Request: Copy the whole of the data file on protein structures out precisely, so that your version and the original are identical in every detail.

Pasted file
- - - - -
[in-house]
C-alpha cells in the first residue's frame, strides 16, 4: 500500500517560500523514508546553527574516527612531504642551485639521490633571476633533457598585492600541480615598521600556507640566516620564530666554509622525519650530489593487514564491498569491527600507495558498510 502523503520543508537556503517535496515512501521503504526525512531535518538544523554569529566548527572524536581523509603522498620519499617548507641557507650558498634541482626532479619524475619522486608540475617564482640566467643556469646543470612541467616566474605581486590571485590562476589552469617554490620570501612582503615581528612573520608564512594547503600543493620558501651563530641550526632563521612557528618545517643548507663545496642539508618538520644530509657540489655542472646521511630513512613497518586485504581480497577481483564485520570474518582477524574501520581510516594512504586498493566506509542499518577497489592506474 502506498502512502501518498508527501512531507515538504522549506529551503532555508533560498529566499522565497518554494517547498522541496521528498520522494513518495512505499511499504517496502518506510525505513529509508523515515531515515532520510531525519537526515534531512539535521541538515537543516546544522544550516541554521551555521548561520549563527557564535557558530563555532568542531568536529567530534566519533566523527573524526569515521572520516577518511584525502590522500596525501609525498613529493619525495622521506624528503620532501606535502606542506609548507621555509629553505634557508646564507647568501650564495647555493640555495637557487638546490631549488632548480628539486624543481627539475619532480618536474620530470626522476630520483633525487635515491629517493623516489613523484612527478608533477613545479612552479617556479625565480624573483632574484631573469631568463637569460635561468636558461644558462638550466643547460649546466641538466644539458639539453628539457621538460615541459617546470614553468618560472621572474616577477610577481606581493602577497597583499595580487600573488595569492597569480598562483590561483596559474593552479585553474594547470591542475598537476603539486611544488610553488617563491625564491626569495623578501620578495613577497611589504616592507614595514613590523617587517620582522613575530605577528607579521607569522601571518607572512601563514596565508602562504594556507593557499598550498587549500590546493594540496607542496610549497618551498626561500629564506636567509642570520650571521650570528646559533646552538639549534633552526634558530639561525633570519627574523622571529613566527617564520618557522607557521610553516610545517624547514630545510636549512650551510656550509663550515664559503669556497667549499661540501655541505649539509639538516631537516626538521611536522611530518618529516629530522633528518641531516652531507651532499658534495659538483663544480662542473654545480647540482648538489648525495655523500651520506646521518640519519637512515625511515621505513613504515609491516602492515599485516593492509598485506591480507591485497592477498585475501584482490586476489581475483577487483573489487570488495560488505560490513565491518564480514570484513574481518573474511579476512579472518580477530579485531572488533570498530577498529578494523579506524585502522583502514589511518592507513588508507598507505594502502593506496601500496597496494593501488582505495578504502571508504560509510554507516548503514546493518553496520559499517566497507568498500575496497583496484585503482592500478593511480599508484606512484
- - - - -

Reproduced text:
[in-house]
C-alpha cells in the first residue's frame, strides 16, 4: 500500500517560500523514508546553527574516527612531504642551485639521490633571476633533457598585492600541480615598521600556507640566516620564530666554509622525519650530489593487514564491498569491527600507495558498510 502523503520543508537556503517535496515512501521503504526525512531535518538544523554569529566548527572524536581523509603522498620519499617548507641557507650558498634541482626532479619524475619522486608540475617564482640566467643556469646543470612541467616566474605581486590571485590562476589552469617554490620570501612582503615581528612573520608564512594547503600543493620558501651563530641550526632563521612557528618545517643548507663545496642539508618538520644530509657540489655542472646521511630513512613497518586485504581480497577481483564485520570474518582477524574501520581510516594512504586498493566506509542499518577497489592506474 502506498502512502501518498508527501512531507515538504522549506529551503532555508533560498529566499522565497518554494517547498522541496521528498520522494513518495512505499511499504517496502518506510525505513529509508523515515531515515532520510531525519537526515534531512539535521541538515537543516546544522544550516541554521551555521548561520549563527557564535557558530563555532568542531568536529567530534566519533566523527573524526569515521572520516577518511584525502590522500596525501609525498613529493619525495622521506624528503620532501606535502606542506609548507621555509629553505634557508646564507647568501650564495647555493640555495637557487638546490631549488632548480628539486624543481627539475619532480618536474620530470626522476630520483633525487635515491629517493623516489613523484612527478608533477613545479612552479617556479625565480624573483632574484631573469631568463637569460635561468636558461644558462638550466643547460649546466641538466644539458639539453628539457621538460615541459617546470614553468618560472621572474616577477610577481606581493602577497597583499595580487600573488595569492597569480598562483590561483596559474593552479585553474594547470591542475598537476603539486611544488610553488617563491625564491626569495623578501620578495613577497611589504616592507614595514613590523617587517620582522613575530605577528607579521607569522601571518607572512601563514596565508602562504594556507593557499598550498587549500590546493594540496607542496610549497618551498626561500629564506636567509642570520650571521650570528646559533646552538639549534633552526634558530639561525633570519627574523622571529613566527617564520618557522607557521610553516610545517624547514630545510636549512650551510656550509663550515664559503669556497667549499661540501655541505649539509639538516631537516626538521611536522611530518618529516629530522633528518641531516652531507651532499658534495659538483663544480662542473654545480647540482648538489648525495655523500651520506646521518640519519637512515625511515621505513613504515609491516602492515599485516593492509598485506591480507591485497592477498585475501584482490586476489581475483577487483573489487570488495560488505560490513565491518564480514570484513574481518573474511579476512579472518580477530579485531572488533570498530577498529578494523579506524585502522583502514589511518592507513588508507598507505594502502593506496601500496597496494593501488582505495578504502571508504560509510554507516548503514546493518553496520559499517566497507568498500575496497583496484585503482592500478593511480599508484606512484